Most project crew members and production/post people are freelance/gig workers moving from one project to another without the luxury of a corporate financial or social safety net.
Depending on whose numbers you use or which governmental/union employment sources you read, the numbers were bad or horrendous.
The project creation industry may shine the spotlight on the glitz, glamour and red carpet but the content people around the globe enjoy is built by a highly skilled, dedicated working class group of professionals.
The IATSE (International Alliance of Technical Stage Employees) noted that mid-last year, 120,000 film industry folks had lost their jobs in Hollywood when productions shut down.
One seasoned professional noted that while studios had huge cash reserves, it was easier to hire contract workers for a project so they didn’t have to carry all of the added health/benefits costs.
Shooting and production ceased around the globe and people were sent home amid uncertainty as to when the creative work would restart.
Jobs Cut – Studio executives found it easy to reduce their costs when productions were stopped. They simply told the majority of the folks – temporary workers – they’d call them … soon.
Thanks to the efforts of a number of showrunners, directors and companies; some projects were able to adjust their workflow and activities to take advantage of video conferencing, cloud postproduction and new cloud-based creative tools to keep a decent number of projects fairly on budget.
Those team members were lucky.
Many shooters and crew members saw their work calendar dwindle as productions and projects were postponed or in limbo.
Folks who were overbooked for a full year’s creative work suddenly saw projects moved out to a “to be determined” date and paying the rent/house payment became a concern.
Crew Ghosts – When film production started back up again, the rules had changed and so had the number of crew members involved. It was a new old and different.
But that was a short-term issue.
Many questioned what the industry and project efforts would look like post pandemic.
Jurassic World: Dominion was one of the first films that restarted shooting and production to give industry participants a look at what the new production work would look like for the casts and crews.
Whether it was a tentpole, indie film or marketing/ad shoot, everyone was faced with a totally new set of rules and guidelines to follow around the globe - https://bit.ly/3c9wS5G.
Projects suddenly had a new set of requirements and expenses that could cost a few thousand to $1M more to the budget.
Depending on the location, they included strict safety protocols, social distancing, frequent coronavirus testing, routine temperature checks and more.
Change – Every sector of the M&E content industry was affected during the closure with new people added and some jobs eliminated. Normal … isn’t.
Up until last year, the film industry (movies and series) has been gradual and predictable.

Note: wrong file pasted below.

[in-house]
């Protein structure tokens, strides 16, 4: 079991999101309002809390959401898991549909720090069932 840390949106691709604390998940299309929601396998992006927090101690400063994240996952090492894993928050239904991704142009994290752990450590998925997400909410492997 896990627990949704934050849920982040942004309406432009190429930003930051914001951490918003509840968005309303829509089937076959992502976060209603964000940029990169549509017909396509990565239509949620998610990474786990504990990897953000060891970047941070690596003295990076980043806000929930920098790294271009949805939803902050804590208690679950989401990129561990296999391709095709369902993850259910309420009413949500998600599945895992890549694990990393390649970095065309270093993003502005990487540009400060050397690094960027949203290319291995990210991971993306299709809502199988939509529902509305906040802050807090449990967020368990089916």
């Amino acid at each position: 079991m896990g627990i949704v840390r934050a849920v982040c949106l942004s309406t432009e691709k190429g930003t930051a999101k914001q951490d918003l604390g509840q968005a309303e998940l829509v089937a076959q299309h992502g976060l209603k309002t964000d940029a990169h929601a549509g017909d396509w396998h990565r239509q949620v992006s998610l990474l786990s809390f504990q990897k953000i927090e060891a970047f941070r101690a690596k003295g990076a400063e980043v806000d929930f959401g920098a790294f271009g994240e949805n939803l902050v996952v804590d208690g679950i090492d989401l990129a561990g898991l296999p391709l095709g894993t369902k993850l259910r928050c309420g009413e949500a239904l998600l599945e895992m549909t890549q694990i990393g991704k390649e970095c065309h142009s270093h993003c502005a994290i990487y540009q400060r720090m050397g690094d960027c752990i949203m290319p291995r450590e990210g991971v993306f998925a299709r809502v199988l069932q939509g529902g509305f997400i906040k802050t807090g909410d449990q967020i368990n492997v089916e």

The pandemic forced major changes in every sector of the industry – development, production, post, marketing, distribution and the way people watch/consume their entertainment.
According to the MPA (Motion Picture Association), the film and TV industry directly employs 892,000 people and the fallout brought the industry to its proverbial knees, affecting every entertainment business hub around the globe.
But the industry (script writers, production designers, camera operators, makeup artists, grips, stagehands, editors, FX specialists, audio engineers and the other members of the industry’s backbone teams) is as resilient and resourceful as it was when Alice Guy-Blaché, the world’s first female director, began her career in 1894.
Audiences have become accustomed to paying for VOD-first content; but at the same time, they are becoming comfortable spending a few hours in crowded public spaces being entertained with friendly strangers.
Studios have become emboldened with the shortened theatrical window and film/series lovers seem to enjoy having the viewing option.
While A-listers and industry senior executives found the unforeseen shutdown to be an inconvenience, most of the working class, the people who create the content, have a high tolerance for risk but 2020 was never one they could have envisioned in even the most catastrophic film.
But they did learn the importance of having not just a steady stream of projects in the queue but also the need to have their unions, trade guilds and governmental entities include important project line items like proportional income support and healthcare provisions in their contracts.
The industry (and the world) experienced more job cuts than it did during the 2008 Great Depression.
By the same token, the shutdown opened a dizzying array of video story viewing opportunities and the demand for even more – and varied – films and series.
But as the Admiral in Monster Hunter said, “Let's try to live through this first.”
The M&E industry is recovering more rapidly than many would have anticipated a year ago, but it’s different and there’s no looking back.